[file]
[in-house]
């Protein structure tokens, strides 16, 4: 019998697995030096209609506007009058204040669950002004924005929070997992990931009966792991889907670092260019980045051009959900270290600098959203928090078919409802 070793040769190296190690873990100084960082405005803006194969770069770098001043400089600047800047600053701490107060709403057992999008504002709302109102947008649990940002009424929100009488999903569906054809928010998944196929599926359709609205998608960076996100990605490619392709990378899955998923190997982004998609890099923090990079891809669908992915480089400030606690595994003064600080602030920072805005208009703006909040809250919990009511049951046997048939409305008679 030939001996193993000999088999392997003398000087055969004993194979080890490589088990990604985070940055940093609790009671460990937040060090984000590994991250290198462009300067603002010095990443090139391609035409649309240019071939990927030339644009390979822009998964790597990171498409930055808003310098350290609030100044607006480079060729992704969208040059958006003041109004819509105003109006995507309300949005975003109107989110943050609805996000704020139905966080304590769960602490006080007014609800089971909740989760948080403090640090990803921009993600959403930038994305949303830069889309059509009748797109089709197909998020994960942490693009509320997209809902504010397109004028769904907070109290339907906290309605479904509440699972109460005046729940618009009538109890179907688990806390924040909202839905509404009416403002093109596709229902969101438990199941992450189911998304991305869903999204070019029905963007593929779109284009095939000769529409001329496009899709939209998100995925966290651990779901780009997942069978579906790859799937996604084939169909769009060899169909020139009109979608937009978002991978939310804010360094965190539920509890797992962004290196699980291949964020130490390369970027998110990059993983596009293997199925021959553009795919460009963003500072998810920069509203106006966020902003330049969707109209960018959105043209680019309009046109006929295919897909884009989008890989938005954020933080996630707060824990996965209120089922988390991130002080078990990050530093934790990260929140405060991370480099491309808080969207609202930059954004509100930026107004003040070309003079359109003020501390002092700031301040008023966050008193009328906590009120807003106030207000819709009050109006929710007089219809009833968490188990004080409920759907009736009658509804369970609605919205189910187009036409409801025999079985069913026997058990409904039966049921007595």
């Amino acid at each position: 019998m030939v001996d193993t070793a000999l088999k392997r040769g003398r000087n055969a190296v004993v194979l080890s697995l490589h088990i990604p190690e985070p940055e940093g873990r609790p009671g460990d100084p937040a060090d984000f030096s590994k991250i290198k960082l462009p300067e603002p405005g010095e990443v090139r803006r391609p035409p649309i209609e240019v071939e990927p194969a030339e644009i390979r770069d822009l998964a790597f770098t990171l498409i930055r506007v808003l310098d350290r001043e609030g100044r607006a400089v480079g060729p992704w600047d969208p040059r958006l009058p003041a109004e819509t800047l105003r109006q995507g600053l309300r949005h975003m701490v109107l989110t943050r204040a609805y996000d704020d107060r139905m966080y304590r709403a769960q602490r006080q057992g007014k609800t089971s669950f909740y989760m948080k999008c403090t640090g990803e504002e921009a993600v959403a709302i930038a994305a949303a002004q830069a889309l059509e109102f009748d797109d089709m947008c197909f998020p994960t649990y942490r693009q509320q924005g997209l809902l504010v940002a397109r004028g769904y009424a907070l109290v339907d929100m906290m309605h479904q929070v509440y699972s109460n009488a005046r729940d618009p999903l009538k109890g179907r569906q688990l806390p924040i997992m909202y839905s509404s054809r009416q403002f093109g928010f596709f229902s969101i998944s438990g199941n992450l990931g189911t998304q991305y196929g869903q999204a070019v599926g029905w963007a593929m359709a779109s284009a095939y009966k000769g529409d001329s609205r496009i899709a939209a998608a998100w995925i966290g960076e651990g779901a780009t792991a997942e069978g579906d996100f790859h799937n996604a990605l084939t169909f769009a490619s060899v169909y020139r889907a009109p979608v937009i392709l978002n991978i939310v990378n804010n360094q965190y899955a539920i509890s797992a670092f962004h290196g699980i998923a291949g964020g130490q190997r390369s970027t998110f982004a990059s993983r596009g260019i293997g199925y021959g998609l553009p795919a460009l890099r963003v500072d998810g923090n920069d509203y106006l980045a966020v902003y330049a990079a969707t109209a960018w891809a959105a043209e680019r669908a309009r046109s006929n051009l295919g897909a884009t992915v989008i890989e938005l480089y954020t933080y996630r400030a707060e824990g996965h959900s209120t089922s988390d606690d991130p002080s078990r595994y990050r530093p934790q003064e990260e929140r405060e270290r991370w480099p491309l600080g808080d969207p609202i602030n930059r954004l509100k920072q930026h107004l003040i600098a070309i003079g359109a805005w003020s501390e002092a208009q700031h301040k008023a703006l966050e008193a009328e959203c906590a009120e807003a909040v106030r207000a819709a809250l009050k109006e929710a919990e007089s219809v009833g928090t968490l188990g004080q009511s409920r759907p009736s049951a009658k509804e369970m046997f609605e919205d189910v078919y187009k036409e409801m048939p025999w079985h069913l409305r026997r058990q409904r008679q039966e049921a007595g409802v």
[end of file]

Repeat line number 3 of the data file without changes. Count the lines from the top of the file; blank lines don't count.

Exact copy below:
């Amino acid at each position: 019998m030939v001996d193993t070793a000999l088999k392997r040769g003398r000087n055969a190296v004993v194979l080890s697995l490589h088990i990604p190690e985070p940055e940093g873990r609790p009671g460990d100084p937040a060090d984000f030096s590994k991250i290198k960082l462009p300067e603002p405005g010095e990443v090139r803006r391609p035409p649309i209609e240019v071939e990927p194969a030339e644009i390979r770069d822009l998964a790597f770098t990171l498409i930055r506007v808003l310098d350290r001043e609030g100044r607006a400089v480079g060729p992704w600047d969208p040059r958006l009058p003041a109004e819509t800047l105003r109006q995507g600053l309300r949005h975003m701490v109107l989110t943050r204040a609805y996000d704020d107060r139905m966080y304590r709403a769960q602490r006080q057992g007014k609800t089971s669950f909740y989760m948080k999008c403090t640090g990803e504002e921009a993600v959403a709302i930038a994305a949303a002004q830069a889309l059509e109102f009748d797109d089709m947008c197909f998020p994960t649990y942490r693009q509320q924005g997209l809902l504010v940002a397109r004028g769904y009424a907070l109290v339907d929100m906290m309605h479904q929070v509440y699972s109460n009488a005046r729940d618009p999903l009538k109890g179907r569906q688990l806390p924040i997992m909202y839905s509404s054809r009416q403002f093109g928010f596709f229902s969101i998944s438990g199941n992450l990931g189911t998304q991305y196929g869903q999204a070019v599926g029905w963007a593929m359709a779109s284009a095939y009966k000769g529409d001329s609205r496009i899709a939209a998608a998100w995925i966290g960076e651990g779901a780009t792991a997942e069978g579906d996100f790859h799937n996604a990605l084939t169909f769009a490619s060899v169909y020139r889907a009109p979608v937009i392709l978002n991978i939310v990378n804010n360094q965190y899955a539920i509890s797992a670092f962004h290196g699980i998923a291949g964020g130490q190997r390369s970027t998110f982004a990059s993983r596009g260019i293997g199925y021959g998609l553009p795919a460009l890099r963003v500072d998810g923090n920069d509203y106006l980045a966020v902003y330049a990079a969707t109209a960018w891809a959105a043209e680019r669908a309009r046109s006929n051009l295919g897909a884009t992915v989008i890989e938005l480089y954020t933080y996630r400030a707060e824990g996965h959900s209120t089922s988390d606690d991130p002080s078990r595994y990050r530093p934790q003064e990260e929140r405060e270290r991370w480099p491309l600080g808080d969207p609202i602030n930059r954004l509100k920072q930026h107004l003040i600098a070309i003079g359109a805005w003020s501390e002092a208009q700031h301040k008023a703006l966050e008193a009328e959203c906590a009120e807003a909040v106030r207000a819709a809250l009050k109006e929710a919990e007089s219809v009833g928090t968490l188990g004080q009511s409920r759907p009736s049951a009658k509804e369970m046997f609605e919205d189910v078919y187009k036409e409801m048939p025999w079985h069913l409305r026997r058990q409904r008679q039966e049921a007595g409802v």